- The Washington Times - Thursday, February 20, 2003

INDIANAPOLIS The Washington Redskins are hardly being secretive about their wish list heading into this year's NFL Draft. They are in the market for (in no particular order) a speed receiver, a run-stopping defensive tackle and a reliable offensive guard.

But if this week's scouting combine at RCA Dome is an indication of things to come, the Redskins appear to be committed to improving a far less glamorous aspect of their roster: special teams.

Special teams coach Mike Stock has spent a considerable amount of time this week talking with some of the top kickers and punters in this year's class. And one them, Ohio State punter Andy Groom, has every reason to believe Washington is serious about shoring up its special teams in 2003.

"[Stock] said that the guy they had [Bryan Barker] is a 14-year vet, he didn't get it done for them and then he got hurt," Groom said. "They brought in Craig Jarrett from Michigan State and he didn't get the job done either. He said they're definitely looking to draft a punter this year."

Only a handful of kickers and punters are among the 250-plus players drafted in the NFL each year. And Redskins coach Steve Spurrier has never been one to place a significant premium on special teams.

But Washington's kicking game was among the league's worst last year. The Redskins ranked 31st in the NFL in net punting average (30.0 yards). They ranked 29th in field-goal accuracy (64 percent). And they played a revolving door game with their return men, using several players with little experience at those positions.

All of which prompted Spurrier to remark half-jokingly at the end of the season that a good punter would be worth a first- or second-round draft pick.

It's probably safe to say the Redskins won't use one of their first two picks on a kicker, but the prospects of spending a mid-to-late round pick on one isn't out of the question.

"As far as what the priorities of the club are going to be, it's hard to say," Stock said. "There are a number of things, obviously, that we have to address. We're going to be looking at the punting position, the kicking position and the return position."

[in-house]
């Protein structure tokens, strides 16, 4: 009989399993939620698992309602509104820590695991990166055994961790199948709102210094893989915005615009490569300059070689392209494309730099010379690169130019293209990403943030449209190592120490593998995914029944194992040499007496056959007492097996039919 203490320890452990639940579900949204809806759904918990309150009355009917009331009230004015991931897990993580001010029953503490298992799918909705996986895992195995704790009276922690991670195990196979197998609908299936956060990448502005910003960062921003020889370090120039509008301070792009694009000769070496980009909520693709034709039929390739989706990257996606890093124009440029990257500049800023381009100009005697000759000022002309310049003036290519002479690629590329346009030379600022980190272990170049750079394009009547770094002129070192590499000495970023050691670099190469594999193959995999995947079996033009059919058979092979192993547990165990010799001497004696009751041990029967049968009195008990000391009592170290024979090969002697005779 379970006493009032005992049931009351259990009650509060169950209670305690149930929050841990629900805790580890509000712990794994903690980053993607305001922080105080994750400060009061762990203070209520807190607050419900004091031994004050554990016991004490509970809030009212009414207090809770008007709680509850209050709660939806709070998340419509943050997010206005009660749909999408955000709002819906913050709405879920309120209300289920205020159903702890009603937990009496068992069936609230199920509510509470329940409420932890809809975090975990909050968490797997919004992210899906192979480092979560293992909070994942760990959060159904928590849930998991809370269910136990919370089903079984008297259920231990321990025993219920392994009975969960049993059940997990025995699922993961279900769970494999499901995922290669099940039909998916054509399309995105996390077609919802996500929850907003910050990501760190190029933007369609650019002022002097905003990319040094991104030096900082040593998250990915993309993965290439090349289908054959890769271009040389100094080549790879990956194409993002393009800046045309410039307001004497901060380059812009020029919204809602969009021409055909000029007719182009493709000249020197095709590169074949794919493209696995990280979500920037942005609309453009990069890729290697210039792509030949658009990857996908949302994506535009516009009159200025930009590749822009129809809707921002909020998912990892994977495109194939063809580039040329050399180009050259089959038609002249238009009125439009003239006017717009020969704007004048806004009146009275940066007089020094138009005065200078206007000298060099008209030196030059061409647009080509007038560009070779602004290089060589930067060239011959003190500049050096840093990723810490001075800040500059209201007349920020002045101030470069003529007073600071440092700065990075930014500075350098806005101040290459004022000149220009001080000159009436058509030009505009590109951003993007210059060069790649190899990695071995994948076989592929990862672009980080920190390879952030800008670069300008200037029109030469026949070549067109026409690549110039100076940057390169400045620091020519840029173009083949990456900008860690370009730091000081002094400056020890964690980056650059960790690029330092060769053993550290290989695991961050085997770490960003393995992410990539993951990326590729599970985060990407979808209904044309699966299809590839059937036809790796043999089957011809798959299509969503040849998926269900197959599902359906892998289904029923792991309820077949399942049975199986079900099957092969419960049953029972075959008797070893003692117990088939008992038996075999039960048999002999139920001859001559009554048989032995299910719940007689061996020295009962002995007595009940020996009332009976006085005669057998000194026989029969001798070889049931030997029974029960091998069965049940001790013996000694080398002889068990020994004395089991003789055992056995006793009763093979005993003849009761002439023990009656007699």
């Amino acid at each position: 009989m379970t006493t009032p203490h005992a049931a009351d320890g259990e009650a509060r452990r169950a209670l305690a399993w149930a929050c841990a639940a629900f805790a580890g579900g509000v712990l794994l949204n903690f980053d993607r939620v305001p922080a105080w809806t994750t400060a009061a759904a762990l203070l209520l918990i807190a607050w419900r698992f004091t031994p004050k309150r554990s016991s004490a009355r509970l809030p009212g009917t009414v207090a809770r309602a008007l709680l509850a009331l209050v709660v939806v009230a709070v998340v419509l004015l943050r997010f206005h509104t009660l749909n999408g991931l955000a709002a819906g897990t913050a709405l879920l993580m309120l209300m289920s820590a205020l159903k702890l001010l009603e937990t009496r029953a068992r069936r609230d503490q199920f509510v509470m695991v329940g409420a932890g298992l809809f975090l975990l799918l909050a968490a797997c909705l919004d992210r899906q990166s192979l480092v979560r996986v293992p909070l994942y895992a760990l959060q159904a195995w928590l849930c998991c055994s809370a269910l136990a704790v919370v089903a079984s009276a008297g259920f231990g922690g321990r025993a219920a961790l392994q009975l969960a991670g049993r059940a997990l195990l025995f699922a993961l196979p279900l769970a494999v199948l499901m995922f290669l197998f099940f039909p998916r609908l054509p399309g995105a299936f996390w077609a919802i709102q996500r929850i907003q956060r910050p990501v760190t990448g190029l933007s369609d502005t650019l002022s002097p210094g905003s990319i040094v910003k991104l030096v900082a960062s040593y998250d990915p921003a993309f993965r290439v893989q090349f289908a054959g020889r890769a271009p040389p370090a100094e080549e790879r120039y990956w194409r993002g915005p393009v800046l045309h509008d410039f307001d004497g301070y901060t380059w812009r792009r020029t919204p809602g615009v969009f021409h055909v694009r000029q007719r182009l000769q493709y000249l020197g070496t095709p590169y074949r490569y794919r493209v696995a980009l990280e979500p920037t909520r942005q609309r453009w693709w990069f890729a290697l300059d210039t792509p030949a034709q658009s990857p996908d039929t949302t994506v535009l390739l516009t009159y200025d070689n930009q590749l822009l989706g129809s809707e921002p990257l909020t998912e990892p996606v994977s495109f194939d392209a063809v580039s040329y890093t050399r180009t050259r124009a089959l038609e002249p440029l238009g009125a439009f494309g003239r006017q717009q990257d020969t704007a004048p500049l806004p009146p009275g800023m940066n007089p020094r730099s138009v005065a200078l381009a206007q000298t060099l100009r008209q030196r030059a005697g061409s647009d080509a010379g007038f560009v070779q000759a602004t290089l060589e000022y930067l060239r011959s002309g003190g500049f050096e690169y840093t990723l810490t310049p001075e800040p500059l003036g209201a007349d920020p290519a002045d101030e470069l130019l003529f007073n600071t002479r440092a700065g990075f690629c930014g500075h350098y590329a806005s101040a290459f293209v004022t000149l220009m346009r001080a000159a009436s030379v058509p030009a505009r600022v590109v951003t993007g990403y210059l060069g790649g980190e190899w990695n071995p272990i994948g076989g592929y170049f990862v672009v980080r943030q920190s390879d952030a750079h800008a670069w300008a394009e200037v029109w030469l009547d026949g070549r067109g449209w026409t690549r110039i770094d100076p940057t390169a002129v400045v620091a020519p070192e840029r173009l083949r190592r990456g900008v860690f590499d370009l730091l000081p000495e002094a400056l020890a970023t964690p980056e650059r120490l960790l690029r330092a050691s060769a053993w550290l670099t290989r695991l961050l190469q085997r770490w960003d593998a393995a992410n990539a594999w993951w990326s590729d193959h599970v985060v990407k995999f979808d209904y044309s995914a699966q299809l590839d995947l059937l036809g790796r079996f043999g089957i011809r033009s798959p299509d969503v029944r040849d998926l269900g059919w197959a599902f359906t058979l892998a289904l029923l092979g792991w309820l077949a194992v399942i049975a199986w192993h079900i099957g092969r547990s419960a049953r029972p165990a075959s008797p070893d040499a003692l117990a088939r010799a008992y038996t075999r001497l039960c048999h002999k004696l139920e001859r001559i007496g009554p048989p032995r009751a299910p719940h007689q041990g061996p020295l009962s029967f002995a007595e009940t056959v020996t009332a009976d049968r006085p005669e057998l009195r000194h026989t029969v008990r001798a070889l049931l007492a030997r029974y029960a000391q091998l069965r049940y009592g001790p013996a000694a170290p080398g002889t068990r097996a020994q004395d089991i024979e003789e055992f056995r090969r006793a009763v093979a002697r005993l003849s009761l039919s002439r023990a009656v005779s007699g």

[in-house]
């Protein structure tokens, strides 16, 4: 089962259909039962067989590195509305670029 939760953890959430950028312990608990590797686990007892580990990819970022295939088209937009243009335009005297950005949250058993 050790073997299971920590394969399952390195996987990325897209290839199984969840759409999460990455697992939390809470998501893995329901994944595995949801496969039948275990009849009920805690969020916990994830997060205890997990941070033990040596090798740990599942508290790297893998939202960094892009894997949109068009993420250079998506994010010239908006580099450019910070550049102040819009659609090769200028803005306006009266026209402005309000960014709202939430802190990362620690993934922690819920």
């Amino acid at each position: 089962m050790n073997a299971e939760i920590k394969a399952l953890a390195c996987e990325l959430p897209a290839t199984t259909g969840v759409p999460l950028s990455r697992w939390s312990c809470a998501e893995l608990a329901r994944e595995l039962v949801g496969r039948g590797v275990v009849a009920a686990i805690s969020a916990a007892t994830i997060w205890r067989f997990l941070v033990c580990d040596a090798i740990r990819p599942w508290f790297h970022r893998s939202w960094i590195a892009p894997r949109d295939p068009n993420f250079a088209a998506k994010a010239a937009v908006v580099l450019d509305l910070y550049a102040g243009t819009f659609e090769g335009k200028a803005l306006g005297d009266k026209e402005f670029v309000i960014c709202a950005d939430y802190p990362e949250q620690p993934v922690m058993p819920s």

Stock said he plans to talk with and work out nearly every one of the top special teamers on the board, a list that includes Groom and fellow punters Brooks Barnard of Maryland and Damon Duvall of Auburn and kickers Seth Marler of Tulane and Jonathan Ruffin of Cincinnati.

The Redskins went through three kickers in 2002: veteran Brett Conway, who tore a quadriceps muscle in Week 1 and was out the rest of the season; James Tuthill, who made eight of his first nine field-goal attempts but then missed five of his last six; and Jose Cortez, who was one of four from 40 yards and beyond in a late-season tryout.

Conway already has signed with the Indianapolis Colts. Cortez should be invited to training camp but likely will face competition from one or two others.

Barker, who turns 39 in June, is still under contract and probably will be given a chance to earn the job next season. But he suffered an open nasal fracture Thanksgiving Day in Dallas and missed the rest of the year, leaving his future status uncertain. Jarrett, who took over for Barker and averaged a paltry 38.6 yards per punt, is unlikely to be brought back.

With some notable special teams snafus from the postseason still fresh in everyone's minds, teams may place a higher premium on quality kickers, punters and holders in this year's draft than previous ones.

"I think this is one year where they really do think it's valuable, because the punting's been down in the National Football League," said Groom, who averaged 45 yards per punt last year at Ohio State and had just one attempt blocked. "I just got done talking to a bunch of teams that are very high on me and very high on special teams. They say to win the Super Bowl, you've got to have good special teams, and they're looking at it very hard this year."

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